Discuss the benefits of long-term data sets and studies
Use a long-term data set to plot graphs and examine patterns
Extrapolate what future climates may be like
Use empirical data to discuss how human activity is affecting the planet
Carbon Dioxide - A greenhouse gas found in the atmosphere in small amounts; it is released naturally into the environment and through human related activities.
Atmosphere - The gaseous layer surrounding the earth consisting of nitrogen, oxygen, and many trace gases, held in place by the earth's gravitational force.
British Columbia PLO's:
Math 6, 7, 8
Social Studies 6, 7, 8
In this activity the students will use actual data from the Mauna Loa Observatory from 1958 to the present to graph carbon dioxide (CO2) in the atmosphere. Using their graphs they will analyse any patterns observed, predict future CO2 values and discuss how this long-term data set has contributed to our understanding of abrupt climate change. This activity can be used after an introduction to climate change, as the students should have a basic understanding of the topic.
Long-term data is invaluable in studying and understanding how organisms will respond to present-day abrupt climate change in the context of long-term climate variability. Studies that have recorded data over the last several decades, and in some cases centuries, allow scientists to make comparisons with data collected today.
One study that has been very useful in determining how CO2 has increased over the last century was started in the mid 1950s at the Mauna Loa Observatory. Located on the big island of Hawaii , Mauna Loa – a shield volcano – is the largest volcano on the planet. The observatory sits on the north flank of the volcano looking over at Mauna Kea . Its remote location in the Pacific Ocean and high altitude of 3,397 meters makes it an ideal position to study the atmosphere.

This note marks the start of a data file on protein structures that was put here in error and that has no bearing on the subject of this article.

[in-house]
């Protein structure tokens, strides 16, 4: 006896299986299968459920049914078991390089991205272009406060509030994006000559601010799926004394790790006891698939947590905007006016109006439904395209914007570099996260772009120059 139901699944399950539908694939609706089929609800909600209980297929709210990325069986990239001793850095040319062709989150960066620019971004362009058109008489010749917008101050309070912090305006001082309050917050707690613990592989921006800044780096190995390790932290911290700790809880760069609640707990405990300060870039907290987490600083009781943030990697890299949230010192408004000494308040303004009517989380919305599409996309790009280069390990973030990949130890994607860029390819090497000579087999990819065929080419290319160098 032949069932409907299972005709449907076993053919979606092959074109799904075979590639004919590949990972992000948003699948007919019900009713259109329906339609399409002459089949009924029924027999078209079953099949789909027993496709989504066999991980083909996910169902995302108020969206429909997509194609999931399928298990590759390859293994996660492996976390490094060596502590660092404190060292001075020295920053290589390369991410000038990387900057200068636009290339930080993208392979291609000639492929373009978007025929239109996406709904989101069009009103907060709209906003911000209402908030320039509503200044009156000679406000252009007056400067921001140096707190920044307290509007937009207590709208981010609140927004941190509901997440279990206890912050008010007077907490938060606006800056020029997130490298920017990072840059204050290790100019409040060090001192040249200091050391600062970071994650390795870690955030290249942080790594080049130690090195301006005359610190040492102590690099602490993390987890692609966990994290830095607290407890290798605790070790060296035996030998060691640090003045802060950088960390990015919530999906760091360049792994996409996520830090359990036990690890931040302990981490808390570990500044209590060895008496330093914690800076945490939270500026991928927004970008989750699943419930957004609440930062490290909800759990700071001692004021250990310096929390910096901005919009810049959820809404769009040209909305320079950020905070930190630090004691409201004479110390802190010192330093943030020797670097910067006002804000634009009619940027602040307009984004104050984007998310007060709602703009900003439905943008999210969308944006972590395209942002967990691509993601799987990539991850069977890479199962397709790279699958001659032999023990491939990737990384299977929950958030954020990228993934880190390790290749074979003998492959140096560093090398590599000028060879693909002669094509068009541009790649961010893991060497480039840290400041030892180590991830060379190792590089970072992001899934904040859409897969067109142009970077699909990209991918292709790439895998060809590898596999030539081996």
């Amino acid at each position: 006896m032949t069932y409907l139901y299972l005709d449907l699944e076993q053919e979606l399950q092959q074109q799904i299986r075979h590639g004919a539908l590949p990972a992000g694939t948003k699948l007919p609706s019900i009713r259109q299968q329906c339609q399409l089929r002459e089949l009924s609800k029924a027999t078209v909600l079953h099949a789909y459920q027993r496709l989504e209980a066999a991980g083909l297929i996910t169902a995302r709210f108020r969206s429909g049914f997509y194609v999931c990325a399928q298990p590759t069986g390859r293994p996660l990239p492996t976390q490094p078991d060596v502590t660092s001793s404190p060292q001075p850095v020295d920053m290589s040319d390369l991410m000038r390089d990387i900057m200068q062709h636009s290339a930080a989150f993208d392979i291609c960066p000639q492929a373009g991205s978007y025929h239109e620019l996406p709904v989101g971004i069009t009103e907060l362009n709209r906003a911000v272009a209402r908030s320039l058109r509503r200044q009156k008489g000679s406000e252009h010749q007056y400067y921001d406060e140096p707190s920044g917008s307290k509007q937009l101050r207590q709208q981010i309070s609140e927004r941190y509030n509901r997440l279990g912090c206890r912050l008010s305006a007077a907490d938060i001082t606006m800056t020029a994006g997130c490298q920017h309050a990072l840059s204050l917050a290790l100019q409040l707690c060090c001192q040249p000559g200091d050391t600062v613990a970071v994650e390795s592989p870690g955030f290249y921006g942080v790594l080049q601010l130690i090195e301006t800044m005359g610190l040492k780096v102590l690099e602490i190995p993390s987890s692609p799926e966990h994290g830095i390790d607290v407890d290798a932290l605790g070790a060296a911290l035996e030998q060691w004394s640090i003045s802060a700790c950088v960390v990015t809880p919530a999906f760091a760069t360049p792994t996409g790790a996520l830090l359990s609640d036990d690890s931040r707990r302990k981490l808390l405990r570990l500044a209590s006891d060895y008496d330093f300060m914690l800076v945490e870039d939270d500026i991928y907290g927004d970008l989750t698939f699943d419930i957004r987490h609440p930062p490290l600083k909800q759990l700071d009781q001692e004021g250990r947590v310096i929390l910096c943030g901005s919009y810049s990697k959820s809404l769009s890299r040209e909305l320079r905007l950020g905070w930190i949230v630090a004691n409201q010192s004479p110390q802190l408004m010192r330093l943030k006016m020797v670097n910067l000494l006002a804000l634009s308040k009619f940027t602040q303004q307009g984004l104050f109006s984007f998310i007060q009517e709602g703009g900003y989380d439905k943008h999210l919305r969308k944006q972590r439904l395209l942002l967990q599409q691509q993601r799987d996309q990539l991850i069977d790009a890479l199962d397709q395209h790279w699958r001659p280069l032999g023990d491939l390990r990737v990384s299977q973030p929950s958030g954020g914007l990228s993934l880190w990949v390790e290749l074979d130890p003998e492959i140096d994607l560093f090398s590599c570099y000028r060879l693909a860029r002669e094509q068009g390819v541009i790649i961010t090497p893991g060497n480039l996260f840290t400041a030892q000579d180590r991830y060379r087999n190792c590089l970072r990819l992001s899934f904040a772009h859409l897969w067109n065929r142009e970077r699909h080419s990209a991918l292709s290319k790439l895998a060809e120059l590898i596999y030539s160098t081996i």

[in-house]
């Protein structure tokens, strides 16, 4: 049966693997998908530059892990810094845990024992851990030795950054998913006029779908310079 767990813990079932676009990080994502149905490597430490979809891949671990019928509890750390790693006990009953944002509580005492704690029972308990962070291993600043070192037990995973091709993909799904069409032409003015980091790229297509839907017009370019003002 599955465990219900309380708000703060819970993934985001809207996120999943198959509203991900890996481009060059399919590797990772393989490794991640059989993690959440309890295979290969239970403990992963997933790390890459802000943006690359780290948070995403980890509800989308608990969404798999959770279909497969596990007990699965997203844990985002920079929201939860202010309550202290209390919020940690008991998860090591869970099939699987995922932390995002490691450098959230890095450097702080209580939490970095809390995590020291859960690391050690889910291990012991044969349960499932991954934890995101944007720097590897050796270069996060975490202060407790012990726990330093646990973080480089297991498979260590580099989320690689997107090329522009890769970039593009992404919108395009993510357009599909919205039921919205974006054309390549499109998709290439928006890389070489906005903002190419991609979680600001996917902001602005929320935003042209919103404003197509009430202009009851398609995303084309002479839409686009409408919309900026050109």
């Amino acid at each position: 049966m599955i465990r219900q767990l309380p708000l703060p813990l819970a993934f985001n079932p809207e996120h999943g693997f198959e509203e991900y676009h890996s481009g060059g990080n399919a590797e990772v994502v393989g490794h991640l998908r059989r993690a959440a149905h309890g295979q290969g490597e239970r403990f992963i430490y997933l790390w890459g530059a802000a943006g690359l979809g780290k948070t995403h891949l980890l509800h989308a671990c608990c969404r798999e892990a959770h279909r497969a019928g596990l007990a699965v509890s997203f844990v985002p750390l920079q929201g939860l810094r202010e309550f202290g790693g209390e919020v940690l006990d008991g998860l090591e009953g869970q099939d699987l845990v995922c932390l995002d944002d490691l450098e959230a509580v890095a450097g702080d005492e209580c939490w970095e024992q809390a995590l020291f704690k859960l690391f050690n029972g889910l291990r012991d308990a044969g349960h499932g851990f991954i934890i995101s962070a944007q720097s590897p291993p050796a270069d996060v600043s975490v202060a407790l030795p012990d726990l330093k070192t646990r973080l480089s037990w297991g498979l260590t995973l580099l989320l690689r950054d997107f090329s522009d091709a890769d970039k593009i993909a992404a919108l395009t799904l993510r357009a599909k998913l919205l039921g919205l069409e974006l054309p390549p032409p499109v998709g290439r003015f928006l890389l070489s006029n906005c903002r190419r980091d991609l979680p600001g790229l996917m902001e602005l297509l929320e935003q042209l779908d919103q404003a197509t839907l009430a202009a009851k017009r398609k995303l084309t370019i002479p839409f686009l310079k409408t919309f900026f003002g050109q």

Although the Mauna Loa Observatory examines a variety of subjects, in the last decade it has become well known for studying atmospheric CO2, a greenhouse gas whose high levels in the atmosphere is contributing to abrupt climate change. The long-term data set of atmospheric CO2 from the observatory was one of the first pieces of evidence scientists used to explain how humans were impacting the climate. Increasing levels of CO2 over the last half-century show a steadily uprising curve that has become known as the Mauna Loa curve or the Keeling curve (after Charles Keeling who was a pioneer in the monitoring of CO2 in the atmosphere). CO2 levels are now being used as a major indicator of global warming, and a movement has begun in most parts of the world to reduce all greenhouse gas emissions. This long term data set has had major impacts on the world understanding abrupt climate change.
Place a picture of Mauna Loa up on the overhead or screen when the students walk into the classroom (see resource section).
Ask the students what the benefits of long-term data sets are? Get them to Think-Pair-Share.
With the students, create a list of why long-term studies are important. Have them list any long-term studies that they know of (i.e. bird counts, temperature studies, fish catch data). Note: they may even come up with the Mauna Loa CO2 data set since it was featured in the movie An Inconvenient Truth.